If you like The Message, you’ll enjoy this version as well. Seay and his church’s Ecclesia Bible Society, along with the impressive backing of Thomas Nelson publishing, put together Biblical scholars with modern writers and poets. Their goal was to rediscover the story of the Bible. It is a beautiful attempt. For example, and from the title of this version, they translate “the Word” in John 1 as “the Voice” for very specific reasons. We read “the Word” and automatically think of the physical book sitting on our nightstand as if we are reading it every day. But this team translated it as “the Voice” in agreement with the original Greek meaning that this Logos is alive and active in our world today – not just a bunch of pages glued together and covered with fake leather.

Dan and I have been reading from The Voice since we got home. It is enticingly simple and artistic, but my Bible College “theologians” also agreed with its self-described tag line of “faithful.” My son Jesse liked the way the narratives are written in play form, each speaker clearly identified before his or her lines. From our reading, we’re reminding each other that Jesus is our Liberating King and realizing what a beautiful difference that perspective makes.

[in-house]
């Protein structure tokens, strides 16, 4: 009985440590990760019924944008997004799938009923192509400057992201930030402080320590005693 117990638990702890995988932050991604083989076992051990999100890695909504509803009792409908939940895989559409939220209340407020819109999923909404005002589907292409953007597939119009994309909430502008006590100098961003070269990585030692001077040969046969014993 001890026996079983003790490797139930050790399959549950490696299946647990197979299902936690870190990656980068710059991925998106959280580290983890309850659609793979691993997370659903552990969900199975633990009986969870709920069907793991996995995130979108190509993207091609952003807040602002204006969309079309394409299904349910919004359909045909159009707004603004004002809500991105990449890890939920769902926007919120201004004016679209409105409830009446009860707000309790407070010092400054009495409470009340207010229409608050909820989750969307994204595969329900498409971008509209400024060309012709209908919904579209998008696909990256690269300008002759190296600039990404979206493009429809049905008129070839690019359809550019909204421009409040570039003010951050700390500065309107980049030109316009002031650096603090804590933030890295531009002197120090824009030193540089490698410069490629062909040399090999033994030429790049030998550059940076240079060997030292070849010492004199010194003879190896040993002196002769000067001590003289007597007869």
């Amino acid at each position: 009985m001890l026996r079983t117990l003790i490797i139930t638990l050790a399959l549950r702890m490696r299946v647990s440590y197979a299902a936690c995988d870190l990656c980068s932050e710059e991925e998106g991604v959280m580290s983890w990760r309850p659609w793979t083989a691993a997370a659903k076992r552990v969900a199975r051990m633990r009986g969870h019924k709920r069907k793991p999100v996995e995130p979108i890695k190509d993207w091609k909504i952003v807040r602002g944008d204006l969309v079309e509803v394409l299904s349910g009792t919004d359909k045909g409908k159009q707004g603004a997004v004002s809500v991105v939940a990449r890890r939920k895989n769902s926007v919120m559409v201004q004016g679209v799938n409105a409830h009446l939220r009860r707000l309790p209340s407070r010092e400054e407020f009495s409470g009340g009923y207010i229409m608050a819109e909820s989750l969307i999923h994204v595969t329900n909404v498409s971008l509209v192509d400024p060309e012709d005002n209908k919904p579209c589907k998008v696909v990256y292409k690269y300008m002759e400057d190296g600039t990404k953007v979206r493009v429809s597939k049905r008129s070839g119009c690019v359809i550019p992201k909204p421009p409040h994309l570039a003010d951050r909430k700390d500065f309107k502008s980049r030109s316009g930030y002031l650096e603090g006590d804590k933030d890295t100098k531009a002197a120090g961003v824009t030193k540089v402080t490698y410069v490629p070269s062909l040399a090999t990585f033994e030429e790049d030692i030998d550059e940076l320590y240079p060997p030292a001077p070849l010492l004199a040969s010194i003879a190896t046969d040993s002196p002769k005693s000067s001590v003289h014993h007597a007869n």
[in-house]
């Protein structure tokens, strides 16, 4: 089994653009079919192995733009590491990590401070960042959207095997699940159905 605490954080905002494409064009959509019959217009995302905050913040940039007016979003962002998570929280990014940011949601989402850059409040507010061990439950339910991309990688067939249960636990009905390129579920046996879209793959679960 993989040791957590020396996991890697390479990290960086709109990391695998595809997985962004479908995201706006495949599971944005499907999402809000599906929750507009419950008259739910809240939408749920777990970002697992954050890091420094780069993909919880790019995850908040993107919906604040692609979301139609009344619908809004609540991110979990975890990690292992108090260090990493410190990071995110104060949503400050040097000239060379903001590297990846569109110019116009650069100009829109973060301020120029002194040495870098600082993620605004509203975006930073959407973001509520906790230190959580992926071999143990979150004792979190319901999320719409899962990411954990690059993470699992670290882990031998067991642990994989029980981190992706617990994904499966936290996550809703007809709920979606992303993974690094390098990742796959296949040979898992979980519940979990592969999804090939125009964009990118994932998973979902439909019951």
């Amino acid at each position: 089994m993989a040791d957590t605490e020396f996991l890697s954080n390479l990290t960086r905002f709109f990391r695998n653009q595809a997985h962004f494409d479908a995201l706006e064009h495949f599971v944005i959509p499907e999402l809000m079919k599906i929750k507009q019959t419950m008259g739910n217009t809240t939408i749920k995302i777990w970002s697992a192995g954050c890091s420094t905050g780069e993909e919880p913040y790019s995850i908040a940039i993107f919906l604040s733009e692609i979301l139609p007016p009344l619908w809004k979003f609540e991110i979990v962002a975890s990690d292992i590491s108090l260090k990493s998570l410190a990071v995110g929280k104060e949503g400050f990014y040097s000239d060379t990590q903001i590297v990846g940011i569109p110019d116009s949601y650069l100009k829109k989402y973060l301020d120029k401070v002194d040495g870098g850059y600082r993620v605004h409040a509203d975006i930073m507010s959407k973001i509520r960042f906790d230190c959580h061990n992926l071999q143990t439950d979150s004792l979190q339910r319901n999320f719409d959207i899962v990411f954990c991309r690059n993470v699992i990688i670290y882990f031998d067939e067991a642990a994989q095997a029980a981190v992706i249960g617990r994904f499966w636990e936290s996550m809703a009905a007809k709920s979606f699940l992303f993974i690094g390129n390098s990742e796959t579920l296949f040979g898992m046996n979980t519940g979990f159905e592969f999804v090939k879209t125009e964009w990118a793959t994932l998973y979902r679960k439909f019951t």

Dan bought me a special copy of the New Testament that came with a handmade leather cover from Argentina (a project designed to provide jobs for a fair wage in good working conditions).  You’ll have to get your own!

What Will You Do With This?

I tweeted this link yesterday. It’s a post on Blaine Hogan’s blog by Ben Arment. Ben is the founder of the Story Conference that I am attending next week. I am beyond excited about this trip. Beyond. Anyway, this 100 Words feature is brilliant, and Ben’s words hit me right in the gut. Like, I can’t stop thinking about the implications of what he said. Go read it, if you haven’t already. Here are the opening lines:

We are motivated by two conflicting fears in life: the fear of failure and the fear of insignificance. What we endeavor to do is determined by which fear is the strongest.

Banana Bread Genius

When I think about poverty, pandemics, and orphans, I get overwhelmed. I want to do BIG things, like adopt a baby or build a school, but can’t even manage to send in that little card that says I promise to donate my coffee money for the month. If you are like me, I have a little story for you. I promise. You’ll feel better at the end.